Posted November 15, 2011
Although the treasures are not always golden in color, every sixth grader this year has experienced what is our version of digging for gold. By the end of the 8-week autumn rotation, nearly every sixth grader has dug up Yukon gold, red skinned, purple skinned, Peruvian purple, and fingerling potatoes. “Potato!!!” echoes in the garden as if gold had been the treasure revealed.
Over the course of the Edible Schoolyard’s sixteen years of operation, potatoes have been rotated from bed to bed, spreading their tubers deep into the soil. As a member of the nightshade family, potatoes should never to be planted in a bed that has just grown -- or will next grow -- tomatoes, eggplant, peppers or potatoes. Therefore, over the years potatoes have been planted roughly all over the garden. As a result, although only a handful of classes get to actually harvest this fall’s potato patch, students involved in other garden tasks, such as cultivating, often uncover potatoes of many varieties.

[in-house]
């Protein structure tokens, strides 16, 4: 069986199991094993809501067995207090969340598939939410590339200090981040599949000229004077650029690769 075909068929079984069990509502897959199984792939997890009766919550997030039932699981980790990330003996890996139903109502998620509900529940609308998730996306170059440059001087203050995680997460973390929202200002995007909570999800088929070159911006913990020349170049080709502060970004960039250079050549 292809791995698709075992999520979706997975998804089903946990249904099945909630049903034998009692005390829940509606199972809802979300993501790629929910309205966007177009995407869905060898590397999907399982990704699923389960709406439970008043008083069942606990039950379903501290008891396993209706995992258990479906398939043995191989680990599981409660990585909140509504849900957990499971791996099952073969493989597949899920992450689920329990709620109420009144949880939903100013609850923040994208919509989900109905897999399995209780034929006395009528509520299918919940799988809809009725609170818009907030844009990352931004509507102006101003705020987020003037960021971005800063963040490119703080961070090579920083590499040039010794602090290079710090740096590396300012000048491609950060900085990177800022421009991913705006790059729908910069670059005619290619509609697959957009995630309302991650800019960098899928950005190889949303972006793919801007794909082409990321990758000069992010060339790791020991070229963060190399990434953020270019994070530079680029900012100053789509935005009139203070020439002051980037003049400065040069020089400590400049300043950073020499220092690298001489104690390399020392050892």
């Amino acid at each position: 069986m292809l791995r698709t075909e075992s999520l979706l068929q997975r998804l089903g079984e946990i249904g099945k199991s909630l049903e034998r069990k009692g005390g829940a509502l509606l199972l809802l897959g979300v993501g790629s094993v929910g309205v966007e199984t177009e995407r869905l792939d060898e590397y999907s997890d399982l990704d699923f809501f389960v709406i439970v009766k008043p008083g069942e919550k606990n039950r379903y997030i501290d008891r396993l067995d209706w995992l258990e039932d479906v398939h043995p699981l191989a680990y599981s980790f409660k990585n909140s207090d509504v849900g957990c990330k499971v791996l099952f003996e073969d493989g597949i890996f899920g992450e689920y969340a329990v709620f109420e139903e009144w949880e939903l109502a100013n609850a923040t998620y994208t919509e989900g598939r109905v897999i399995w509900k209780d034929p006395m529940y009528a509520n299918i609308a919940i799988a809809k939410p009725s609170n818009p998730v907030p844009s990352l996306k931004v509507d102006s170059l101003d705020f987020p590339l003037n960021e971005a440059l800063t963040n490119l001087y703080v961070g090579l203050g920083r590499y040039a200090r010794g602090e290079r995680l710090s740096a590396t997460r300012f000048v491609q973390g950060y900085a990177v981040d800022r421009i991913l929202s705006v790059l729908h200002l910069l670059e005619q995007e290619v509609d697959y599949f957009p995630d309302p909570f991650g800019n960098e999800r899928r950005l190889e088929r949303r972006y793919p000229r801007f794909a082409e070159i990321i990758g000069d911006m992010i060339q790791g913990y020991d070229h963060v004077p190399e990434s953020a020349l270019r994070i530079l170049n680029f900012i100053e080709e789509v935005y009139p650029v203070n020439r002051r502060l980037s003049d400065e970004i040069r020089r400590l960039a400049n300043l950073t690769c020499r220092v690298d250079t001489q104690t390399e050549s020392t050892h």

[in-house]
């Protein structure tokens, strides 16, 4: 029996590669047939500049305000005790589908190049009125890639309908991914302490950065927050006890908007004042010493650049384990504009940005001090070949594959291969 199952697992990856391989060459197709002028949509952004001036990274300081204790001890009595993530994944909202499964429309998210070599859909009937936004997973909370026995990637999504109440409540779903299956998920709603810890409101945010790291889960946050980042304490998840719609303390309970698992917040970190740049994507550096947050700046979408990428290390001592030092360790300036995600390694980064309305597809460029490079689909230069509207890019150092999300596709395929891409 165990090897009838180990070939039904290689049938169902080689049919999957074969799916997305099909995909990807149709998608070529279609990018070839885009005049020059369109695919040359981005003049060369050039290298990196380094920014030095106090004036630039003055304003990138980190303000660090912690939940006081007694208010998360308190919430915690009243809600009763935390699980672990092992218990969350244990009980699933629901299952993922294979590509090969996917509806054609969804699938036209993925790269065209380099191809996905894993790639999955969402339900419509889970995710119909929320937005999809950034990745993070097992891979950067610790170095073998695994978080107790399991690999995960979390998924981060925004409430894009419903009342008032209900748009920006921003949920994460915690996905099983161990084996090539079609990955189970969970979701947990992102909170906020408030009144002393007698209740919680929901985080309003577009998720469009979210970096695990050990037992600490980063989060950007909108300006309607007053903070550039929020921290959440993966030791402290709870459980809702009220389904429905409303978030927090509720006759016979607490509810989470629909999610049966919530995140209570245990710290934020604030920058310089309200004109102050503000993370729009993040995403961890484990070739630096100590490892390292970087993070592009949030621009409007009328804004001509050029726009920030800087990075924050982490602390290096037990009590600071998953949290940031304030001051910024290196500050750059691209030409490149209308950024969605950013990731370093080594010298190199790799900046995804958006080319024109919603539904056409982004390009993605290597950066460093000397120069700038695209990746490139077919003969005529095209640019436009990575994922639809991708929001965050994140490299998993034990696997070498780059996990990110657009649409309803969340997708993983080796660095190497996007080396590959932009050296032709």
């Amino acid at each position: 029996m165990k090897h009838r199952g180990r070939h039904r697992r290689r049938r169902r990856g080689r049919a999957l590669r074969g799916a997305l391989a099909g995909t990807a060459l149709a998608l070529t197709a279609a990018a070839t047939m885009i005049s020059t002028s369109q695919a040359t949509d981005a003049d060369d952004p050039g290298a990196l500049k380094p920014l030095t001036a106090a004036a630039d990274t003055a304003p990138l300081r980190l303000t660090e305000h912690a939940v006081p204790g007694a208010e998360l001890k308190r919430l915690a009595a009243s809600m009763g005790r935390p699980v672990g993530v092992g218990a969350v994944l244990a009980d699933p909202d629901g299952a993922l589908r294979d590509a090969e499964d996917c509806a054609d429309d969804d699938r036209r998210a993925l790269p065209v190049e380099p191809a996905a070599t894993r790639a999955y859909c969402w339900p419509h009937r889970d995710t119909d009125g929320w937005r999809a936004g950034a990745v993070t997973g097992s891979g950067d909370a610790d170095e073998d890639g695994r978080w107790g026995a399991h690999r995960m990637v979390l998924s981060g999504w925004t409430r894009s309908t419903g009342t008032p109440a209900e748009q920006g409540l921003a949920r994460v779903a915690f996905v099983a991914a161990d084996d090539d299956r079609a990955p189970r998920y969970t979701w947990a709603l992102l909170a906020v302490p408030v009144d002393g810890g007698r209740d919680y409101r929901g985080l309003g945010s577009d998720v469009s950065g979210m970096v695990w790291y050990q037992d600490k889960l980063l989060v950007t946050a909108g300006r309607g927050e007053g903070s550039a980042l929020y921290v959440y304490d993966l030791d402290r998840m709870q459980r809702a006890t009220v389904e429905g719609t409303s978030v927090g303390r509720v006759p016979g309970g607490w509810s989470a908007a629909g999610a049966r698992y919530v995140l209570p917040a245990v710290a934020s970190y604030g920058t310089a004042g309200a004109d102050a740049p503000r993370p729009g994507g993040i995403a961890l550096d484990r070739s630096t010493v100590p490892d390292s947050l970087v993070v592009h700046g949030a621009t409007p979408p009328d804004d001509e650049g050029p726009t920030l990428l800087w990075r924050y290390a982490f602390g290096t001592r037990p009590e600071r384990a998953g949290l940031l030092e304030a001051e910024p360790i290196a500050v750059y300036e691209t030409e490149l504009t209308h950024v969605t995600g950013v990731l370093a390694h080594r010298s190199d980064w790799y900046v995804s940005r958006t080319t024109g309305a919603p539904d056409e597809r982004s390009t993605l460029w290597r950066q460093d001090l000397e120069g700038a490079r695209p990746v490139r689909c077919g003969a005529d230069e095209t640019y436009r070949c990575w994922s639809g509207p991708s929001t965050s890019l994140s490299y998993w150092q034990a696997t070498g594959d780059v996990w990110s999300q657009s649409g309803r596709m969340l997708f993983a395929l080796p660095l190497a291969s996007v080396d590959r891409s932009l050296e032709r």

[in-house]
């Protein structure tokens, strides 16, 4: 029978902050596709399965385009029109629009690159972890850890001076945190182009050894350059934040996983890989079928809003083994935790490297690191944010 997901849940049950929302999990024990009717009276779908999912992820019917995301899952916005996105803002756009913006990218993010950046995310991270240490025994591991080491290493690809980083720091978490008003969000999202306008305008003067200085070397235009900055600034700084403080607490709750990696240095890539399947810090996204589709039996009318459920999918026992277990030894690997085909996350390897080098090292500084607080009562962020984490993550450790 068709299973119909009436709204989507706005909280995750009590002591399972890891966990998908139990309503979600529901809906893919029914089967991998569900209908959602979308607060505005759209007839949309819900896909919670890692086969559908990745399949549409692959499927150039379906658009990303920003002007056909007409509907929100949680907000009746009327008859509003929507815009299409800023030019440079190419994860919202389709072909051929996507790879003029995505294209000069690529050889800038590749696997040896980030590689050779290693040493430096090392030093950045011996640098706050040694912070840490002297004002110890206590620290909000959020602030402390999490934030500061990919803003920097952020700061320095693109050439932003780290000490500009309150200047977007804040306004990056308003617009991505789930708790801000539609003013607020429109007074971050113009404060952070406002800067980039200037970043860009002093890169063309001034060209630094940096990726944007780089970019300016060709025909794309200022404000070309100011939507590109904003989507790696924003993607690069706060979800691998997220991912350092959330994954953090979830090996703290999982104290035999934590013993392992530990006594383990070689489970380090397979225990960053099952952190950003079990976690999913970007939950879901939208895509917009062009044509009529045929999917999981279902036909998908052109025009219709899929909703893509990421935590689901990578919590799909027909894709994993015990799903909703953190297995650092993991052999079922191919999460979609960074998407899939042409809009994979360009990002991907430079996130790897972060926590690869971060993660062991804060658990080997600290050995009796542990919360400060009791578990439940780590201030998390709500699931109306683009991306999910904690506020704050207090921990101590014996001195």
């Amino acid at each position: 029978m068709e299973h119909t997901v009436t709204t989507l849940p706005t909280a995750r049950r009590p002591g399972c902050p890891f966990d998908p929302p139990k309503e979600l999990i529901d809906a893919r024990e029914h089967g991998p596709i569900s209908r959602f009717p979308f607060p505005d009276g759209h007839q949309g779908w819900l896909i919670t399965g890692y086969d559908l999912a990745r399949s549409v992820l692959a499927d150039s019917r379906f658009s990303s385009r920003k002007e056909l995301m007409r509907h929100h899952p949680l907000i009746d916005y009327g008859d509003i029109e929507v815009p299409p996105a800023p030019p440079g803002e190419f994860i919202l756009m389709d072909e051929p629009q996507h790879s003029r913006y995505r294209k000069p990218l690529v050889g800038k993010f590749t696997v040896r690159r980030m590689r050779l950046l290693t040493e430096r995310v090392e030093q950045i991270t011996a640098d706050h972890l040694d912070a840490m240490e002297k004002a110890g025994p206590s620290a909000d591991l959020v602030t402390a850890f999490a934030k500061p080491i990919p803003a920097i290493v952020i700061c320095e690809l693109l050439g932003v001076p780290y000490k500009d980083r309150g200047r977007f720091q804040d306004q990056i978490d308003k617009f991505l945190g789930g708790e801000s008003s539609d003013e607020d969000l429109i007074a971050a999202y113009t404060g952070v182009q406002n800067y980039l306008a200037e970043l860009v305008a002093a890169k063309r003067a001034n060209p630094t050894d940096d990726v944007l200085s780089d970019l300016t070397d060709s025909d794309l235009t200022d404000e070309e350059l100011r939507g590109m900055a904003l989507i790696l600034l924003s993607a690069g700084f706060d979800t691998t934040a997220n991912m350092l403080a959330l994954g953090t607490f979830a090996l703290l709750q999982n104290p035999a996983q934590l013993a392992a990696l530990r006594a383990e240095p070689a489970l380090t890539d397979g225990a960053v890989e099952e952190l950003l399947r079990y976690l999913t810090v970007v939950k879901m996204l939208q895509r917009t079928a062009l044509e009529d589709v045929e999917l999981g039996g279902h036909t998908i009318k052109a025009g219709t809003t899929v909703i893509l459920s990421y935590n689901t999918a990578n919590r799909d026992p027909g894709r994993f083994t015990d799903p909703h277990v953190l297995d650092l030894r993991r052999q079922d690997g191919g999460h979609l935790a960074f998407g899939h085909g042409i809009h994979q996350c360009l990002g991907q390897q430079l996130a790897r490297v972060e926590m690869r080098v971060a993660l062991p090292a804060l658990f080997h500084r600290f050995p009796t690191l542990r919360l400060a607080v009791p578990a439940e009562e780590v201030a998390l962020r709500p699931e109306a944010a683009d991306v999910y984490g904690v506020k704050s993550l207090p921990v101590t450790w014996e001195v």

For their final class in the autumn rotation, sixth grade students sliced potatoes, tossed them with a little olive oil, and roasted them in our beloved wood-burning oven. While waiting for the potatoes to cook, students learned interesting facts about potatoes. They learned what part of a plant a potato is (a tuber) and where potatoes originated from (the Andes of South America). Many students are surprised to learn that there are over 4,000 varieties of potato and it is the world’s fourth-largest crop! As the potatoes begin to emit a crackly, sizzling sound, students harvest small sprigs of rosemary to season as they please.
When the potatoes are ready, we gather around the picnic table to serve the hot, golden, crispy coins to each student. Together we eat a snack that is entirely student-grown, -harvested, and -prepared. This is truly an edible education!
Students prepare fresh potatoes for roasting
Interesting facts about the worlds fourth-largest crop
Potatoes ready to be cooked in the wood-burning oven